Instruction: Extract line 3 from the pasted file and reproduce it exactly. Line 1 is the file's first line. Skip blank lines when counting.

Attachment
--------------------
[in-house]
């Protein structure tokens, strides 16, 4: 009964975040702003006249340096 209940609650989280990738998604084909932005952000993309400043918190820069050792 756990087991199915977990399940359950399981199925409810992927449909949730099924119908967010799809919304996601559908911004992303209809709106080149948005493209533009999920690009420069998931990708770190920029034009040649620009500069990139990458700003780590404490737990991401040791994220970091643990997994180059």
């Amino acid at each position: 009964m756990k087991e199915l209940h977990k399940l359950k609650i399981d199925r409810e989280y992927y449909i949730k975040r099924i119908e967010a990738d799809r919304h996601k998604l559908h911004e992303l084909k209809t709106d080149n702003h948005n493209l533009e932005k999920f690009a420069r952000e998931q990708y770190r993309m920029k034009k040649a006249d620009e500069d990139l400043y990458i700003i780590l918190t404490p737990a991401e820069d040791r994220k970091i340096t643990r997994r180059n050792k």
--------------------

């Amino acid at each position: 009964m756990k087991e199915l209940h977990k399940l359950k609650i399981d199925r409810e989280y992927y449909i949730k975040r099924i119908e967010a990738d799809r919304h996601k998604l559908h911004e992303l084909k209809t709106d080149n702003h948005n493209l533009e932005k999920f690009a420069r952000e998931q990708y770190r993309m920029k034009k040649a006249d620009e500069d990139l400043y990458i700003i780590l918190t404490p737990a991401e820069d040791r994220k970091i340096t643990r997994r180059n050792k």